There are no prizes for keeping your deck on theme. There are, however, prizes for playing good cards. If you can do both, fabulous! Ask yourself two key questions: Why am I playing this card? Is there another one that does a similar thing? If your answer to the first starts with “because it fits the theme” and the second answer is “yes, and it costs less” or “yes, and it does it better” then chances are you should change it. This isn’t a hard and fast rule, but it’s a great starting point. This is a hard habit to break but once you do, you’ll notice a major jump in the quality of your decks.


Lesson Three: Nine out of ten decks built by the best SUCK.

That’s a direct quote from Patrick Chapin in the song “Brewmaster’s Delight.” Live by it. If you ask Mike Flores, he’ll tell you it’s more like 95 out of 100. For us mortals, we can expect that number to be in the 99th percentile. That deck you thought of with the Necrotic Ooze/Grimgrin/Bloodline Keeper combo? The professional brewers all thought of it too. There’s a reason they are making money on the Pro Tour and we’re aspiring to win a PTQ: they’re better at this than we are. They find the combos faster and they test them religiously. The thing that makes them better is that they know when to let an idea go.


You see, they built the same deck you did. They included all the same cards, and probably other ones you haven’t considered. They probably built a better mana base. When it didn’t win consistently, they discarded it. That doesn’t mean you shouldn’t try, far from it. As good as these players are, they are fallible human beings. The key here lies in recognizing when a deck idea just isn’t good enough, and subsequently in putting it down and walking away.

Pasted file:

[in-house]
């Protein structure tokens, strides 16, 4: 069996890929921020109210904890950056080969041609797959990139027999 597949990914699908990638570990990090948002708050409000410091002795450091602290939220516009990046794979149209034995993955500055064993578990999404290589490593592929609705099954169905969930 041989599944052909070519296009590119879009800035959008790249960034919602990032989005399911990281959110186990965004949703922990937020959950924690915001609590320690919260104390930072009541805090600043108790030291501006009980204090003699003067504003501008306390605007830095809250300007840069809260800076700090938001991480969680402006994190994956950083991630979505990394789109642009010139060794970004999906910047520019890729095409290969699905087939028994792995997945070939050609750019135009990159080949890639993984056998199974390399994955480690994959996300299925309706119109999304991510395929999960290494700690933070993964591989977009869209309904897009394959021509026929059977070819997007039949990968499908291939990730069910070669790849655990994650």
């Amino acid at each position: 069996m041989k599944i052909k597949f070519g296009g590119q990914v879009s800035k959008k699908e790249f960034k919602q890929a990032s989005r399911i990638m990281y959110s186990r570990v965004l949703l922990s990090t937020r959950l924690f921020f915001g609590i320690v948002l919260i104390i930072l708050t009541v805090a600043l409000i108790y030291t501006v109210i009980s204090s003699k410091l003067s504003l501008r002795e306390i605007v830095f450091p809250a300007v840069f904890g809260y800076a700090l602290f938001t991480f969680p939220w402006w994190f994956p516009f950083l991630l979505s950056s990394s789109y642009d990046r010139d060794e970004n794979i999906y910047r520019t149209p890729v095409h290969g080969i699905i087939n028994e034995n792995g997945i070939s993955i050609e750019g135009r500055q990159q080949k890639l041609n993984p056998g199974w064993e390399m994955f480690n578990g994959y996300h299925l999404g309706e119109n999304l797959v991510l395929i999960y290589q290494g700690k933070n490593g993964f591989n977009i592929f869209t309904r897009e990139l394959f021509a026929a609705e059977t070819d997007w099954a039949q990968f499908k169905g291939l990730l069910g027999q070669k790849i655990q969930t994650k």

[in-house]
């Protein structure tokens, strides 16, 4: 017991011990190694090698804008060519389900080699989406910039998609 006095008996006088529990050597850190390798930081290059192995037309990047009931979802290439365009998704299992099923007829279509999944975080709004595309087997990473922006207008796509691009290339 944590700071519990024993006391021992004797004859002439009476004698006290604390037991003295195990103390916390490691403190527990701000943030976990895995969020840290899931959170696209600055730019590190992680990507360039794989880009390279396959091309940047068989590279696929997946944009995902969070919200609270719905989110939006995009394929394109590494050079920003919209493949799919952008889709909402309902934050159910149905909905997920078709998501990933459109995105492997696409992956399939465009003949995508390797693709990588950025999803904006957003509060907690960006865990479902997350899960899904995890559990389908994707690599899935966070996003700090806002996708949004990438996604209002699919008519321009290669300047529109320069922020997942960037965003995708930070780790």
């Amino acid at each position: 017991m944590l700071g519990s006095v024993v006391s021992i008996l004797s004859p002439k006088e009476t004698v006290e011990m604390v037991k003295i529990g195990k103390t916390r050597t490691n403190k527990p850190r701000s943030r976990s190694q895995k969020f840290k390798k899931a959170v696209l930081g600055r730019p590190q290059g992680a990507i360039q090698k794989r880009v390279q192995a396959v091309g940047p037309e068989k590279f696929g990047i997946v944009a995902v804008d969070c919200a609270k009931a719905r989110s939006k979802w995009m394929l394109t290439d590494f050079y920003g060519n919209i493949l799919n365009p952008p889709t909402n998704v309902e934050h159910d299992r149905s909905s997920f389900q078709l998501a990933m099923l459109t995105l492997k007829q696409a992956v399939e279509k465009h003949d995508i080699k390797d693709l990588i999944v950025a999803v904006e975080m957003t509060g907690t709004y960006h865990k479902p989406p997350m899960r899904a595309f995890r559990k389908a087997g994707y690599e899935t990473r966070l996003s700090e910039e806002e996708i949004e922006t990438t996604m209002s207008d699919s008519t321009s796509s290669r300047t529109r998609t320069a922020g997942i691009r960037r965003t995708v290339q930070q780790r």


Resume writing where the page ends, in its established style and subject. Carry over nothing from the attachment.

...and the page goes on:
I firmly believe that, for regular players like you and me, any idea is worth testing. If after a few rounds of tweaking you’re STILL losing, it’s time to let it go. You found one of the 99 bad ideas that are hiding the good one. This isn’t a failure! It’s a learning experience. Whatever you do, don’t tear up your notes and never think of it again. A deck that is two turns too slow right now might be three turns faster when a new set comes out or when rotation happens. It’s just not the right time for your idea. If you aspire to be better at deckbuilding, this is very hard to do. Your deck is your baby, this is your idea and you don’t want to let it go. I understand. I’ve been there so, so many times. It was the hardest thing I had to learn and I still struggle with it. The thing is, your time can better be spent elsewhere. MOVE ALONG.


This also applies to card choice within a deck. Very often you will come up with an idea based on a couple of cards and the idea will work. But one of the cards that initially led you down this path just isn’t pulling its weight. No matter how much you love the card in a vacuum, you have to cut it. Magic, like nature, abhors a vacuum and you can’t make card choices based on how you wish they played out. If you draw a card on turn 3, turn 9 and turn 12 and ALWAYS wish it was something else…it should be something else.


Lesson Four: Never play a bad something else

Every now and then a brewer hits upon an idea that is similar to a deck being played at what the cool kids call “tier 1” level. Rather than take this as a good sign, the nascent brewer will often fight tooth and nail to keep his version intact simply because it is his. Alas, it is very rarely as good. If you find yourself building a green/white ramp deck that aims to get to 7 mana and then cast Chancellor of the Tangle or Vorinclex, you’re guilty of this. You’re doing the same thing early on as a Wolf Run deck, but your end game is nowhere near as powerful.


It’s a truism, but good ideas are successful because they are good. Sometimes there is a good reason to deviate from a tournament-winning decklist: the metagame has evolved, or testing shows the changes actually improve the deck. Wolf Run White is probably a better deck than the straight green-red version, for example. But if you’re on the ramp plan I mentioned above, then you’re just playing a bad version of something else.


Self-assessment is not an easy thing. Self-censure even less so. Nobody ever said this would be easy either. If it was people like Chapin wouldn’t be paid to write articles on their decks, because everyone could do it. Recognising that your idea is the watered-down Pepsi and the GP-winning deck is the canned Dr. Pepper is the first step to figuring out WHY your deck isn’t good enough. Once you know the why, fixing the problem gets a lot easier.